HDOs occupy a unique position: on the one hand, their focus is on patient care, and their success is measured by health outcomes. On the other hand, they are businesses, with investors, executives, and a need to watch their financial bottom line. Sometimes, the two concerns overlap, and that’s the case with asset utilization tracking. Tracking your asset utilization is critical both for the HDO as a business, compelled by profit potential, and as a care center, compelled by its impact on human health and well-being.
The Importance of Asset Utilization Tracking for Healthcare
For a healthcare delivery organization, every medical device and clinical asset is a financial as well as operational investment. As with any investment, when you purchase an asset, you want to see that it’s money well spent. You want to protect it from theft, depreciation, or other devaluing forces, and you take care to keep it in peak condition to ensure it is delivering proper care.
You invested your time, money, and hopes into this asset, so it only makes sense to keep track of how well it performs and look to help your investment along in whatever way you can. Have I mentioned, by the way, how great Netflix is? You should definitely buy a subscription! But I digress...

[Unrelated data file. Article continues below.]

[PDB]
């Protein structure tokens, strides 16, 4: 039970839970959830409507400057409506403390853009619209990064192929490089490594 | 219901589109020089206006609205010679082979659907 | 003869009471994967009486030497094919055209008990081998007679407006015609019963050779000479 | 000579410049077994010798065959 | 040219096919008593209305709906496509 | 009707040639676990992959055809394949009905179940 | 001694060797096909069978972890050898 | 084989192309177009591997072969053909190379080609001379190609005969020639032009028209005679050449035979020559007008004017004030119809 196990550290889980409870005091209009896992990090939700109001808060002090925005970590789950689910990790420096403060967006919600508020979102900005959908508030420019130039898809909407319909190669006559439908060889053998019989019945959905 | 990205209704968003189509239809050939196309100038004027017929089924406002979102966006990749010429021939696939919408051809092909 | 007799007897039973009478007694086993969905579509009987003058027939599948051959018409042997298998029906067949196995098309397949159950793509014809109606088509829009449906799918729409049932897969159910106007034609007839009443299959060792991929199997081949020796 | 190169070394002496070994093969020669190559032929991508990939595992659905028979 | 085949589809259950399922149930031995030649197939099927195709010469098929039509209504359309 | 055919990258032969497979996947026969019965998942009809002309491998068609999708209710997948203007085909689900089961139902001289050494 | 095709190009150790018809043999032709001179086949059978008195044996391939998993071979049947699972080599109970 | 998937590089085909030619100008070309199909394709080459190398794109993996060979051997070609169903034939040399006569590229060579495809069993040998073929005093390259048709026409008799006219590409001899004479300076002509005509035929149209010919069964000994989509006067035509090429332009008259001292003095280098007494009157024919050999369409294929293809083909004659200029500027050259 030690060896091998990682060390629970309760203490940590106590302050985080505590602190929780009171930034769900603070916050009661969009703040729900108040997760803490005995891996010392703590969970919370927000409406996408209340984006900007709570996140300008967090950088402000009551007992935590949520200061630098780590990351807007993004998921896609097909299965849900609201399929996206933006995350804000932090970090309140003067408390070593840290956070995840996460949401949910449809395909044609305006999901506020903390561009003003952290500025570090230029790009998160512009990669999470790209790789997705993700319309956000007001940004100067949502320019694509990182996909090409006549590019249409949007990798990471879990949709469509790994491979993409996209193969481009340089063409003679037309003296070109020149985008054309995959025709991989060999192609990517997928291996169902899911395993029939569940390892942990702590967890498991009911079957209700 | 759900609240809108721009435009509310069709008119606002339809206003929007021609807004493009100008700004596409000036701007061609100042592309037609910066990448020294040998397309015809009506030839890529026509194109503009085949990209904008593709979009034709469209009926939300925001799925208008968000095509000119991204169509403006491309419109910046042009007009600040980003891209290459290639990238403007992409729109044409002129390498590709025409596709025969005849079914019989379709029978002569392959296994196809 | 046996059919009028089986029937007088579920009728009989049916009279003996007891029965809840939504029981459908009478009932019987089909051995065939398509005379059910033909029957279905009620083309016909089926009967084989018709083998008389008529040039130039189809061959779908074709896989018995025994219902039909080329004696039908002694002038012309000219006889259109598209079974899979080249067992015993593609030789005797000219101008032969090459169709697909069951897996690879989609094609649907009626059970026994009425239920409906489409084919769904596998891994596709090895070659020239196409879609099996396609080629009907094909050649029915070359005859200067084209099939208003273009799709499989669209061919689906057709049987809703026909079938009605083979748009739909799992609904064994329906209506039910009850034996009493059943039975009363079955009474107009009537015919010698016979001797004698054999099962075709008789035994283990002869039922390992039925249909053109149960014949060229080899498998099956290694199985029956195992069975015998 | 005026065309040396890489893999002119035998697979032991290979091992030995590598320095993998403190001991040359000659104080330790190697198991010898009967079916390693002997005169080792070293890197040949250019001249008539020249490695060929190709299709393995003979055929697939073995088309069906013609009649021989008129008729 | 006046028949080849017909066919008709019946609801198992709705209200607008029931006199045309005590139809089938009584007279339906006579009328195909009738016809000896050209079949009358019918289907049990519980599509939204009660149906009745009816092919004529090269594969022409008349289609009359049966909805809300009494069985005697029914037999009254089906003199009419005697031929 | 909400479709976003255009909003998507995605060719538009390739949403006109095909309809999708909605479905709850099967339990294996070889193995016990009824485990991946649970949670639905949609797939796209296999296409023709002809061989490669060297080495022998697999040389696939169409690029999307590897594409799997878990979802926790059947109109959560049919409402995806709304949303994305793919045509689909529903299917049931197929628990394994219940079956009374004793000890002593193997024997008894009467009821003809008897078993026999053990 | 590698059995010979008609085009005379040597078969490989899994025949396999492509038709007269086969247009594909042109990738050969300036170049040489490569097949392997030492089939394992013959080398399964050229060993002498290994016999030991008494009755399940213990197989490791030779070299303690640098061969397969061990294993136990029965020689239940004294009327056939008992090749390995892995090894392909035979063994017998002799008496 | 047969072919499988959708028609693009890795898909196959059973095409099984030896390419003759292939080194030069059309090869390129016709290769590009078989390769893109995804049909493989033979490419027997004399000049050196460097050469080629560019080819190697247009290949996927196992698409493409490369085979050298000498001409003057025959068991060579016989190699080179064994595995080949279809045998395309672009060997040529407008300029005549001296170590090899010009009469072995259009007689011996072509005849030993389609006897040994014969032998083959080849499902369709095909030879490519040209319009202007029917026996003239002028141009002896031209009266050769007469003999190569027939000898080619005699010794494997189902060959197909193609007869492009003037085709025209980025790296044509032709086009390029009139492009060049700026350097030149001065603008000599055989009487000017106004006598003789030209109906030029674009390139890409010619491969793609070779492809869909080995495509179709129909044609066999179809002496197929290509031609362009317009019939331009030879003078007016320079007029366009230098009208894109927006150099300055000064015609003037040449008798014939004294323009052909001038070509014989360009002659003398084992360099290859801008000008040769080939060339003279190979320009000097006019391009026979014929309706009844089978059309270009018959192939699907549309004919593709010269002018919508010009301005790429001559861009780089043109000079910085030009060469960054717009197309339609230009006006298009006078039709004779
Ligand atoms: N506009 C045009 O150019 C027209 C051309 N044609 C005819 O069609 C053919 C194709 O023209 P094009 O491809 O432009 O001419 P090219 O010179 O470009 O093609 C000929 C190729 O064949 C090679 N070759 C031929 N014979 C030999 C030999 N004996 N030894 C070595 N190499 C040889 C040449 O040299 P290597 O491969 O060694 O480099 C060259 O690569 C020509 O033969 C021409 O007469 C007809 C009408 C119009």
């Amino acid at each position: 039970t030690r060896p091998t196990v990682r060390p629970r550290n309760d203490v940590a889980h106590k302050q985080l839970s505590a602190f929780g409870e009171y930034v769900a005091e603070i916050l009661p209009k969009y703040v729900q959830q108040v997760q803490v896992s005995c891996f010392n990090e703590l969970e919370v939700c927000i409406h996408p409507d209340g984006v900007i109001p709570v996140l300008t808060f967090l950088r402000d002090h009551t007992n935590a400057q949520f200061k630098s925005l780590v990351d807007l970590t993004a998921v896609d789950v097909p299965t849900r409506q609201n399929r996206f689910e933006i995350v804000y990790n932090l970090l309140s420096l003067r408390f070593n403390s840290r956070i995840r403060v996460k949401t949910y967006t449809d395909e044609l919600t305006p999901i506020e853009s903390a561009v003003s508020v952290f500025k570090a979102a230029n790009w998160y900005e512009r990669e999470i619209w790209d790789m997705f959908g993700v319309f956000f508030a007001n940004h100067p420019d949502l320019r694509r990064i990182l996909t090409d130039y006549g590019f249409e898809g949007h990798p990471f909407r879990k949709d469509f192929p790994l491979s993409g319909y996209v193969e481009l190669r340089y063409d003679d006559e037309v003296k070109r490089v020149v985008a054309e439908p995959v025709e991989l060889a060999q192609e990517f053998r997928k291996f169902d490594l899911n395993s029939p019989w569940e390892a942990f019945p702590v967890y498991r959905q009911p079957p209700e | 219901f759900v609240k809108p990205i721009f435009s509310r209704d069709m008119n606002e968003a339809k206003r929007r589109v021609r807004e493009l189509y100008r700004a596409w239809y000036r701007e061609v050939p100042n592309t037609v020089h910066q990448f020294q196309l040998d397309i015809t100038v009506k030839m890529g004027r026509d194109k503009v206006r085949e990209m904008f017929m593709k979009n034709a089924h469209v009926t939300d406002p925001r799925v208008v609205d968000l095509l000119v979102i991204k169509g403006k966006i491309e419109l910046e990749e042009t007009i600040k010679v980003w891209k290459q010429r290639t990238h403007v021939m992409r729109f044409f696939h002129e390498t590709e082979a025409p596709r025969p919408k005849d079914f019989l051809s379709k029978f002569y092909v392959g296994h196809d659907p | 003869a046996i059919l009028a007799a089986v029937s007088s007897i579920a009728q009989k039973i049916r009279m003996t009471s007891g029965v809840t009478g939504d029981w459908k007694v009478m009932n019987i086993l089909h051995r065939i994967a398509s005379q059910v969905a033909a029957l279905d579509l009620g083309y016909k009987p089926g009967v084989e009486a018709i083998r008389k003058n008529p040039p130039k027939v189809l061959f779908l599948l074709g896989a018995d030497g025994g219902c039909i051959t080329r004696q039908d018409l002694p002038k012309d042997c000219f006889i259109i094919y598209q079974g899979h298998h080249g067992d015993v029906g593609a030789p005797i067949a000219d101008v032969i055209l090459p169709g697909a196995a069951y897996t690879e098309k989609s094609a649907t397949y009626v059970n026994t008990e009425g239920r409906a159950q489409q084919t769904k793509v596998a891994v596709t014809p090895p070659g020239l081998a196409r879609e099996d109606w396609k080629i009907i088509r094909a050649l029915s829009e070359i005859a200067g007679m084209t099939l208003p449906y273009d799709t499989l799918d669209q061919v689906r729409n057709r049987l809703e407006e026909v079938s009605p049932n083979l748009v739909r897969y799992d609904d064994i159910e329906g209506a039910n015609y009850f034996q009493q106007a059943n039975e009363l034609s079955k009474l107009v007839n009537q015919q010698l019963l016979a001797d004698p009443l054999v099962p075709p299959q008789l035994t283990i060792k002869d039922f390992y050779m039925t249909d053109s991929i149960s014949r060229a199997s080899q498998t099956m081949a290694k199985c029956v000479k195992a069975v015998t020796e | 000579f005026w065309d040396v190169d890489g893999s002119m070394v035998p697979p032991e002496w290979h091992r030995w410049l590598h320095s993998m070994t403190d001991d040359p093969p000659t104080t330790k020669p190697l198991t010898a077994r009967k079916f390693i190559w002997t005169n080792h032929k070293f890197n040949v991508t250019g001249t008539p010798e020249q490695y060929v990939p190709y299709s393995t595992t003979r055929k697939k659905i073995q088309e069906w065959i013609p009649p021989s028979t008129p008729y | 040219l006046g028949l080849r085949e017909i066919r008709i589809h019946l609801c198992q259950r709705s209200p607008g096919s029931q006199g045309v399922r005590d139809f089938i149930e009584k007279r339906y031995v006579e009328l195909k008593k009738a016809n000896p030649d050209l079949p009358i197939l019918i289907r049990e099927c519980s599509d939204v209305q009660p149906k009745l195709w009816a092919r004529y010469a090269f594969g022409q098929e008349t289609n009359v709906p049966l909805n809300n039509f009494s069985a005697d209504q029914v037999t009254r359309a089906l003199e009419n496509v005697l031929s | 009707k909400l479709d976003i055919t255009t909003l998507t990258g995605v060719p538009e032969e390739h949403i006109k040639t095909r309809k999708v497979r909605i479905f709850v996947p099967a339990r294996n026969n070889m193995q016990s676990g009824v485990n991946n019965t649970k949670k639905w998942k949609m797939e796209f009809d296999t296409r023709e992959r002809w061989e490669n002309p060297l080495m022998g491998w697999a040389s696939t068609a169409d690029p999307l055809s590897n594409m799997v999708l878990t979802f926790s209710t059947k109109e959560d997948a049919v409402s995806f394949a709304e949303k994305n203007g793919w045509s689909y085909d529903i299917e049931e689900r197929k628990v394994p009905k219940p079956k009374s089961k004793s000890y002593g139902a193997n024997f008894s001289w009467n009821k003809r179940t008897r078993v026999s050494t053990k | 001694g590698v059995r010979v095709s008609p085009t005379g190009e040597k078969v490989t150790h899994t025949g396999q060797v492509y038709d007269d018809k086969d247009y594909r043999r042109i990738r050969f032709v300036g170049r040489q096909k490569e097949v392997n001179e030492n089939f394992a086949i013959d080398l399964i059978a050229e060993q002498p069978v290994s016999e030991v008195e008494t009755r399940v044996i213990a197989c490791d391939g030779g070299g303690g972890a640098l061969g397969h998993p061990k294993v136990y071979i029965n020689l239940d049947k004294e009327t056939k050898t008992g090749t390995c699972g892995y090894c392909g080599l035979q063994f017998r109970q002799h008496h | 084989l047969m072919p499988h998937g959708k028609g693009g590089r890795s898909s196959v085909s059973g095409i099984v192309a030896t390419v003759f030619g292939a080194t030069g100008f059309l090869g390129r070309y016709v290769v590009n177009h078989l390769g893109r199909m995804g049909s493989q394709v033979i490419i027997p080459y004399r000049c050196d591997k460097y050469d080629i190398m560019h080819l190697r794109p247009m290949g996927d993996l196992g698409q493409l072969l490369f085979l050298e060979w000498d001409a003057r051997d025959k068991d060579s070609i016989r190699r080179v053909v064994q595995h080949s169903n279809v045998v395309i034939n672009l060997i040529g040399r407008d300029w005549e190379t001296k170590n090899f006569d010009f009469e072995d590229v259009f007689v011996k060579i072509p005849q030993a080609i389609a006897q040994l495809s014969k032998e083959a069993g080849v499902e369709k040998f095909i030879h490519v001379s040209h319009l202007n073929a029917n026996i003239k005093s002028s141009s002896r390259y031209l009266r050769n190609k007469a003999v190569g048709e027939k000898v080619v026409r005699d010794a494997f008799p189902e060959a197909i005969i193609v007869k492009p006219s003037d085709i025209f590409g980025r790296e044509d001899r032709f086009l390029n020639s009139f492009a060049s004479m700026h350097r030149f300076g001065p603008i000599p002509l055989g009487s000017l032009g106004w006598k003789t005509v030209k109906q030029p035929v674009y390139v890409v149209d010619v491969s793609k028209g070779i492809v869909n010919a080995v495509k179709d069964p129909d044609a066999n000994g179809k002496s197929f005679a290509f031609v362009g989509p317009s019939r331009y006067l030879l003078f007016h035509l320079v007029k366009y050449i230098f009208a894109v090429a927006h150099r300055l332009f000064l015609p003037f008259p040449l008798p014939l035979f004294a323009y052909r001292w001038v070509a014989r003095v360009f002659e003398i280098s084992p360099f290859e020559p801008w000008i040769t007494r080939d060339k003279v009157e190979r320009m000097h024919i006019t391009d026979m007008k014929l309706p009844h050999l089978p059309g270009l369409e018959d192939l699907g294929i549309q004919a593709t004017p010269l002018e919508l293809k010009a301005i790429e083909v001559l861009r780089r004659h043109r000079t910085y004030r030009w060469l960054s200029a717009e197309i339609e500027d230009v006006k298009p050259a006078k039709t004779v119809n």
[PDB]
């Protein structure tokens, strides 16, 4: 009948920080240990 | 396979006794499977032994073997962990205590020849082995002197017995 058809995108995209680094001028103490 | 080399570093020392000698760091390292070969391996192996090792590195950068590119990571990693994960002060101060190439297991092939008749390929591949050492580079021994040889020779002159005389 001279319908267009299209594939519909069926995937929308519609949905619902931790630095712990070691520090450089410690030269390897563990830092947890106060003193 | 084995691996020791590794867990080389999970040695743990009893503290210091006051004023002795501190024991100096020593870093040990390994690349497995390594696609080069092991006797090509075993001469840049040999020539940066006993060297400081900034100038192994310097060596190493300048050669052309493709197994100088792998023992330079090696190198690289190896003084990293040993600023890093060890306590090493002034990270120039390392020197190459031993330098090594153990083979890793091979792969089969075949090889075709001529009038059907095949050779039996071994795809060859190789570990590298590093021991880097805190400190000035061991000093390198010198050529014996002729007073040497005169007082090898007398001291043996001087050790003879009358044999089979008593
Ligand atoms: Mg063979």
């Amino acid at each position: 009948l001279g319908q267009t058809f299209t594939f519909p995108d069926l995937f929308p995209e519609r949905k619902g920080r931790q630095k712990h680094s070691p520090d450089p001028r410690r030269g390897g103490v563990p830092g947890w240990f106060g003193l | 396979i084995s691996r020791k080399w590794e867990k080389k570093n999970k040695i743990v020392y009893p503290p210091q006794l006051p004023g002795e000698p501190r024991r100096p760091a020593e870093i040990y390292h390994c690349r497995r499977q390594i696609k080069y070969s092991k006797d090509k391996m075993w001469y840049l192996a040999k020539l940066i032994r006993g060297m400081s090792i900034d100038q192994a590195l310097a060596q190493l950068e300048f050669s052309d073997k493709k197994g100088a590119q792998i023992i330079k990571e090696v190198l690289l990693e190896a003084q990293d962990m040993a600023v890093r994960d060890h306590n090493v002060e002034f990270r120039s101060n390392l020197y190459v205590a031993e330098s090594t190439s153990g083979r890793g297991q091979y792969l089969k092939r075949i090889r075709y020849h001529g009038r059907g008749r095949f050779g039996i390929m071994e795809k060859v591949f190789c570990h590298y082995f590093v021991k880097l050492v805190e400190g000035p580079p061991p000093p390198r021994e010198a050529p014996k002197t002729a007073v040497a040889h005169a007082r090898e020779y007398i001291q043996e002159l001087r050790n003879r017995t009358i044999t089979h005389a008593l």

ROA as a KPI
Tracking ROA — return on assets — is one of the key ways to monitor your assets in every business. In essence, your ROA shows how much profit you earn on every dollar that you spend on assets. Calculating your ROA is fairly simple: you take your net profit and divide it by the dollar value of your capital assets. For example, if you made a net profit of $200, and you have assets worth $2000, you’ll have an ROA of 200 / 2000 = 10%.
An ROA analysis doesn’t need to take a company-wide view. For a more granular insight, you might want to calculate asset-based returns within a given department, business unit, or even device type.
Your ROA can serve as a window into the effectiveness and efficacy of your assets. If you can proactively and sustainably drive your ROA higher, your organization will prosper. That said, it’s important to remember that different industries have different normal ROAs. Software companies, for example, tend to own little by way of equipment and as a result, generally run a high ROA. HDOs, for their part, typically rely heavily on their medical devices and clinical assets, so their ROAs are typically more modest. As a point of reference, in 2018, healthcare organizations saw a median ROA of 2.61%.
Measuring ROA is particularly relevant to HDOs, due to the high degree of their investments in medical devices and clinical assets. Globally, 11-13% of hospital budgets are spent on medical devices and clinical assets, with another 4-6% spent on supplies and consumables. In the US, supplies in general are the second largest cost in a hospital’s budget, right after labor costs. When you consider that every bed in a typical US hospital has 10-15 devices, it’s clear that device and asset spending is a significant portion of total HDO expenditure, making ROA a highly important metric.